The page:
Belfast Telegraph

Bus passenger fall leads to criticism of Translink chiefs

By Adrian Rutherford

Fewer people are using Northern Ireland's bus services, with a reported rise in passenger numbers actually driven by knockdown fares.

The number of full-paying passengers dropped by 5% in the space of five years.

Despite more than £1bn being invested in public transport over the last decade, cars remain the dominant form of transport.

The details emerged in a report published today by the Assembly's Public Accounts Committee. After investigating the public transport system, it concluded that significant improvements are needed.

Its key findings include:

  •  Criticism of Translink's structure, with claims that it is over-managed and not subject to enough scrutiny;
  • Greater innovation is needed to encourage people to swap their cars for public transport;
  • Proportionally more people travel to work by car compared to a decade ago;
  • Although £1.1bn has been pumped into public transport, we remain underfunded compared to other parts of the UK;
  • The cross-border Enterprise rail service between Belfast and Dublin needs reviewed to ensure commuters get to work on time.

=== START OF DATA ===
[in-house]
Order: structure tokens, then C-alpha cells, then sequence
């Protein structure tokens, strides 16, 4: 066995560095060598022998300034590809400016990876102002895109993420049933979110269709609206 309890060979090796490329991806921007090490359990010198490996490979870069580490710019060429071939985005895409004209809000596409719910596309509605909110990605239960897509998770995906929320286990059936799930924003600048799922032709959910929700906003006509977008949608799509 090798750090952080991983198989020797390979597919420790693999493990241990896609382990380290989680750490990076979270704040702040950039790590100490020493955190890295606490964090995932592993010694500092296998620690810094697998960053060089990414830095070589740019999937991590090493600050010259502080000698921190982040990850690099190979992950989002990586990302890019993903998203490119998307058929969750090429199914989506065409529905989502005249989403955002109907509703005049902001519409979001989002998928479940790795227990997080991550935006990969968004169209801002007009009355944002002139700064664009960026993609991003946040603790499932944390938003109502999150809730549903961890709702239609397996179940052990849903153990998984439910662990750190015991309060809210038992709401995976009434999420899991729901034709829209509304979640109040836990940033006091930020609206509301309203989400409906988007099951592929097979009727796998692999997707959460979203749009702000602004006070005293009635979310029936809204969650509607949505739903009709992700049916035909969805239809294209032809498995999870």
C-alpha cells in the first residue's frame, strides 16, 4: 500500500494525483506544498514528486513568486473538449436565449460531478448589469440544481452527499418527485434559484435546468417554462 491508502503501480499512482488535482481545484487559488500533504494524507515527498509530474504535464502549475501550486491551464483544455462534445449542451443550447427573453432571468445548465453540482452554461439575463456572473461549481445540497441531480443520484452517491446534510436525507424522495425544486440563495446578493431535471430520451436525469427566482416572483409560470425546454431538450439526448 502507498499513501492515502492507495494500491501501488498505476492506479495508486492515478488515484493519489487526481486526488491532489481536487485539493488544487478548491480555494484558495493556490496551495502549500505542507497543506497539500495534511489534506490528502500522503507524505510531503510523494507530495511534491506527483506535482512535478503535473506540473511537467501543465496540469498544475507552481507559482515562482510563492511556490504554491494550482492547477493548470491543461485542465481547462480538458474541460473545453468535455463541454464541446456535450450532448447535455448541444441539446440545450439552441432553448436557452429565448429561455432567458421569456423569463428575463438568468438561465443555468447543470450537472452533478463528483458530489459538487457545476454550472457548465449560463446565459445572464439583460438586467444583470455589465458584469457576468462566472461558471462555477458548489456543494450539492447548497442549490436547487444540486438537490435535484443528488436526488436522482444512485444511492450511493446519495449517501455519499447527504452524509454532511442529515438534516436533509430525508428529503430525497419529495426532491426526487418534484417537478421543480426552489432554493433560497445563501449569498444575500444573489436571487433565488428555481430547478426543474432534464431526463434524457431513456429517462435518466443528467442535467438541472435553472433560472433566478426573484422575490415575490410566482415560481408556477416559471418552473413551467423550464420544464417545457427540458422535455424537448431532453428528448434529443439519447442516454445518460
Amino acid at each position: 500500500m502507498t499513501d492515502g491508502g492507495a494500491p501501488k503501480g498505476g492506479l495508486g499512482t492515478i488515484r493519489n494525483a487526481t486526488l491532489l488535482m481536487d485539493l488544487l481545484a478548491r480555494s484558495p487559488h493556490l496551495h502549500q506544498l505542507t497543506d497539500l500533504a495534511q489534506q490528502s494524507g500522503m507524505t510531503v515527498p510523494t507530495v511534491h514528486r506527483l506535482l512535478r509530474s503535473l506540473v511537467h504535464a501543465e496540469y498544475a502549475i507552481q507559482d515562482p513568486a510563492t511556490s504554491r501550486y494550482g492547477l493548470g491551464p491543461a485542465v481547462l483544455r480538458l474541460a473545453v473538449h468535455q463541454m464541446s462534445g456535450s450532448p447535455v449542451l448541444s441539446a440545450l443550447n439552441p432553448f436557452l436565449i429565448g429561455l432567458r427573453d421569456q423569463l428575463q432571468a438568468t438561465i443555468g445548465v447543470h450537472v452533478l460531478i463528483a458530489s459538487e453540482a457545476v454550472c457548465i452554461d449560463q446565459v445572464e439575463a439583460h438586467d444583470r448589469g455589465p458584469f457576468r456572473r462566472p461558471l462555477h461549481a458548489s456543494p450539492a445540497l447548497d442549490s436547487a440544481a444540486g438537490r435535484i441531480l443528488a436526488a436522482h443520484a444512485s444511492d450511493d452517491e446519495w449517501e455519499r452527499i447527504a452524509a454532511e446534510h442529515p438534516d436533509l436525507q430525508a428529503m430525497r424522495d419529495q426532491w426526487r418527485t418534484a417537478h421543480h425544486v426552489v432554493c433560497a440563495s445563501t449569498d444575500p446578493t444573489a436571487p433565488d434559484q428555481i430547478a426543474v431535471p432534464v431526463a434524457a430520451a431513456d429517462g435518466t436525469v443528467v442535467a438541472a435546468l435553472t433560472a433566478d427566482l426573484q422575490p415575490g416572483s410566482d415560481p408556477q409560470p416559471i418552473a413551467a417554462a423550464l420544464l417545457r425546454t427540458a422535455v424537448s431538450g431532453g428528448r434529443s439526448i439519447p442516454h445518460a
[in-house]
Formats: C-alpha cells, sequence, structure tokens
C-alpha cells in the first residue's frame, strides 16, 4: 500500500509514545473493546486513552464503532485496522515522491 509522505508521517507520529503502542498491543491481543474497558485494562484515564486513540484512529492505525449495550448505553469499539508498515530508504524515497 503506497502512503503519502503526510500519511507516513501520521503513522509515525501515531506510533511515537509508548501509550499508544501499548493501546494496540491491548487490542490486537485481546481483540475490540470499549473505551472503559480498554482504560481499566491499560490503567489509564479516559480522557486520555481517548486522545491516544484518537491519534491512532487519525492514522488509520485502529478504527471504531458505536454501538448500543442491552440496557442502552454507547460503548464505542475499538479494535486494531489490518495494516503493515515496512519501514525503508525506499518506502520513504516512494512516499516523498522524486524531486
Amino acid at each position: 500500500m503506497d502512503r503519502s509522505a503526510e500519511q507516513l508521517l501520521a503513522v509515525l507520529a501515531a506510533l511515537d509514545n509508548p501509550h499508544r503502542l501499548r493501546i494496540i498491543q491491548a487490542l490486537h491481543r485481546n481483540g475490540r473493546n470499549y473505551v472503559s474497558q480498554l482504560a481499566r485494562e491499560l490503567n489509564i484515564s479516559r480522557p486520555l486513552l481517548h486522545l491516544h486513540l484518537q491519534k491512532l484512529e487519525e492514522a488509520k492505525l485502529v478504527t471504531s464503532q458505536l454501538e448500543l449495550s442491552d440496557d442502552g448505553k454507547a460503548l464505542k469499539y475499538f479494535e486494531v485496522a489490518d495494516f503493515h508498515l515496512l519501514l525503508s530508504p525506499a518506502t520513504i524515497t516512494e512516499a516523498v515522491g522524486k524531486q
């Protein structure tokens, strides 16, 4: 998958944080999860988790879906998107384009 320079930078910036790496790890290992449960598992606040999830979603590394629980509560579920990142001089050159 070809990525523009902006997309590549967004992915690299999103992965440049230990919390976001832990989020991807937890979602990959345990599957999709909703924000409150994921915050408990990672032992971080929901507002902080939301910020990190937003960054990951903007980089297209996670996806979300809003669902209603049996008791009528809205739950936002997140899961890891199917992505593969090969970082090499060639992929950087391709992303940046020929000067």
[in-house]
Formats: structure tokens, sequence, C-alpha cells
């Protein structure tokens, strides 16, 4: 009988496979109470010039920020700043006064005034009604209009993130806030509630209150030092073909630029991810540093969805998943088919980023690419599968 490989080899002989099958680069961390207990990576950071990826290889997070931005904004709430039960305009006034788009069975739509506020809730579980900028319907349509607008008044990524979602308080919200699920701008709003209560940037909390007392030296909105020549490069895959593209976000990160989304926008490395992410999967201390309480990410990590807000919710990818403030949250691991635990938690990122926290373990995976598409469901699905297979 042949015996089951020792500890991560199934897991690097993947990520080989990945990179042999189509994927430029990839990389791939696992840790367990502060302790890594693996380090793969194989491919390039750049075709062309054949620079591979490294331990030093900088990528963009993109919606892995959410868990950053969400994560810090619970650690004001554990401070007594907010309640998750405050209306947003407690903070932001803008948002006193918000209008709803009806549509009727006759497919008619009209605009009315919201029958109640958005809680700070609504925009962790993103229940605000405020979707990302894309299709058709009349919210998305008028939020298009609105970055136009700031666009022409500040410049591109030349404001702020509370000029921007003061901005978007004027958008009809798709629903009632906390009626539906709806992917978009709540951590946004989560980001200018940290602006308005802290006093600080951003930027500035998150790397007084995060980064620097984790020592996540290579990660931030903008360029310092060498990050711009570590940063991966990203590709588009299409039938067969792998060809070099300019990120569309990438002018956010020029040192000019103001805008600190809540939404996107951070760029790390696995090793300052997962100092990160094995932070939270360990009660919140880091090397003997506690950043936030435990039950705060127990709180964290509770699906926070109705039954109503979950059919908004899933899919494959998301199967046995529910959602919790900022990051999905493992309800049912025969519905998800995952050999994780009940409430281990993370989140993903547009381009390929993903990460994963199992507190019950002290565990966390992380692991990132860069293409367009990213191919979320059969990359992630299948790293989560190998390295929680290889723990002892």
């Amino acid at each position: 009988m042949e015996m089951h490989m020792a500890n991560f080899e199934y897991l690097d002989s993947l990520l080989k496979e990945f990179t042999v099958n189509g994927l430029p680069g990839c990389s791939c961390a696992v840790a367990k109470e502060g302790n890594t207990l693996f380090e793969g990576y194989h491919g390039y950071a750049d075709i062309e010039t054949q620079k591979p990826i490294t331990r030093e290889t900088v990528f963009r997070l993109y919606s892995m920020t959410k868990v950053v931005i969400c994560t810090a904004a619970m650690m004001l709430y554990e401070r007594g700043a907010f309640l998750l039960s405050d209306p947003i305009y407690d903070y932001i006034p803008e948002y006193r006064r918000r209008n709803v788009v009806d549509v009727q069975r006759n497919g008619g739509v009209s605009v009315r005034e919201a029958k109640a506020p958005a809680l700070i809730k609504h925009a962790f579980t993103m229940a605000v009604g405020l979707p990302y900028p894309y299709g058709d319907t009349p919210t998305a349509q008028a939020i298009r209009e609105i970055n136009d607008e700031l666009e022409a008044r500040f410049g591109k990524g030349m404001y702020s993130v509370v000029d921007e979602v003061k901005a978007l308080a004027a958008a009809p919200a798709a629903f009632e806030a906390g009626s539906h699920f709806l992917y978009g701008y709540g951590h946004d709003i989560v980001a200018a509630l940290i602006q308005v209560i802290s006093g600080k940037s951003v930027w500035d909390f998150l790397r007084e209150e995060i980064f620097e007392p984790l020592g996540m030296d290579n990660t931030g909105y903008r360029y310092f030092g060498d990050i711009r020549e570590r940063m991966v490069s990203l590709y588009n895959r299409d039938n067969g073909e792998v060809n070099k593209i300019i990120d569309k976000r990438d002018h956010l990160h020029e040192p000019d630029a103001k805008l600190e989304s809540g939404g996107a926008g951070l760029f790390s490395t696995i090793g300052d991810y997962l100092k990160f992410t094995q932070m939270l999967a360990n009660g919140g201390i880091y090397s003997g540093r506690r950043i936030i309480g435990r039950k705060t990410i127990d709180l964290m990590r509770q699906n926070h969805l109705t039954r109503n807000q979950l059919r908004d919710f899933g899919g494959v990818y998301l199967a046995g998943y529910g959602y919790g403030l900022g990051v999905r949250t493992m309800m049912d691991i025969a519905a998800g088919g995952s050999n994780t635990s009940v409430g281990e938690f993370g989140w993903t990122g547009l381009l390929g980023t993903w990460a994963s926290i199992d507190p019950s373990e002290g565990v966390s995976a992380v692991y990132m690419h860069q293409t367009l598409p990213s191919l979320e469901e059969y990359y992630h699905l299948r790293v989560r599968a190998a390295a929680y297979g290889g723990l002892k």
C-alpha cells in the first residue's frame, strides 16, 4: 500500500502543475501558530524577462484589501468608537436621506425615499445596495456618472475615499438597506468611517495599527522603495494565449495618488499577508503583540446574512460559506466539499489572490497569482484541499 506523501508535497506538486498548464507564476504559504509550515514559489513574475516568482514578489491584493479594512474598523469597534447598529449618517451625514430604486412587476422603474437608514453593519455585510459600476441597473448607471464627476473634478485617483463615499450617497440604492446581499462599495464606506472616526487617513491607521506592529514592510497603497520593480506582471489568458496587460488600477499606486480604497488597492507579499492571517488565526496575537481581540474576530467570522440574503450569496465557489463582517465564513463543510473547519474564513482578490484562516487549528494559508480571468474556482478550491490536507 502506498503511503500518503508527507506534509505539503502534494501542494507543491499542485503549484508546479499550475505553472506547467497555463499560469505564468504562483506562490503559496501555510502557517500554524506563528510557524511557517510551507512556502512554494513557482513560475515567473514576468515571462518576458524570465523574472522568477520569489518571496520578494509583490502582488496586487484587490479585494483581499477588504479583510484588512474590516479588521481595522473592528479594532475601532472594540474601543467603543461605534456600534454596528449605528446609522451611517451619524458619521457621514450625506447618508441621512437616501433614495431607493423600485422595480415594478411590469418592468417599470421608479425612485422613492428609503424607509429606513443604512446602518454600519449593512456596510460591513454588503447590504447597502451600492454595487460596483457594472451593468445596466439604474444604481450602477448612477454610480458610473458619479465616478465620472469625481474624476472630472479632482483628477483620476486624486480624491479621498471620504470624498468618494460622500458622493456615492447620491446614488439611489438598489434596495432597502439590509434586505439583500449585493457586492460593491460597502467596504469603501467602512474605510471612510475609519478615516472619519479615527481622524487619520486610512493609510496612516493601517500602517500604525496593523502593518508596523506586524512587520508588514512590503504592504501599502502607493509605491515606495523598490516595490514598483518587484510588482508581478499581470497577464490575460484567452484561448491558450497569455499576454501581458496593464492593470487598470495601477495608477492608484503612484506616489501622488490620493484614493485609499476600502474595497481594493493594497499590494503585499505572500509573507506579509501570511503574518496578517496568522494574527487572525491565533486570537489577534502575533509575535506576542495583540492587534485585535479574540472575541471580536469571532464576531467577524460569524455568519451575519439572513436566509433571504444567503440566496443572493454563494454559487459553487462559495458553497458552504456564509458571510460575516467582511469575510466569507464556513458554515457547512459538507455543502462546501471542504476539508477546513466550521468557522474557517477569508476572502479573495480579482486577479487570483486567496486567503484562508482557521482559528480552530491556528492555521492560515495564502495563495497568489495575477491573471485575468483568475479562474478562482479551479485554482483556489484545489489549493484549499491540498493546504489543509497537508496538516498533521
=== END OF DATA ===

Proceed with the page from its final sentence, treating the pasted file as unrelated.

The report notes mixed progress despite the £1.1bn investment in our public transport structure between 2002 and 2012.

"While rail travel has been transformed, with passenger numbers more than doubling between 2002/03 and 2013/14, in contrast, total bus passenger numbers have increased by just 1.5%", it notes.

Since 2007/08, the overall number of fare-paying passengers has decreased by around 5%, with the majority of passenger growth resulting from concessionary fares.

Cheaper fares have cost more than £18m over the last five years.

The report adds: "The significant expansion in concessionary fare numbers has somewhat concealed the need for greater focus on attracting more fare-paying passengers".

There is also criticism of Translink and its board, the Northern Ireland Transport Holding Company (NITHC).

"The persistence of over-management at Translink also highlights a weakness in the operation of the NITHC board's challenge function.

"In the committee's opinion, the board has been remiss in not dealing with this issue earlier, and has not demonstrated that it is proactive in challenging inefficiency and cost control".

It says Translink must undertake a review of operational and administrative expenditure to identify savings before it considers cuts to services.

The report also cites the recent debacle over the costing of the Coleraine-Londonderry railway line upgrade, which spiralled from £20m to £46m.

Committee chair Michaela Boyle said: "The committee has made a total of 12 recommendations for the DRD and Translink to consider and a key factor for us is that the department must set targets for fare-paying passenger growth as well as for overall passenger growth.

"We also believe that targets for getting people out of cars and on to public transport must be set and monitored closely."

Belfast Telegraph


From Belfast Telegraph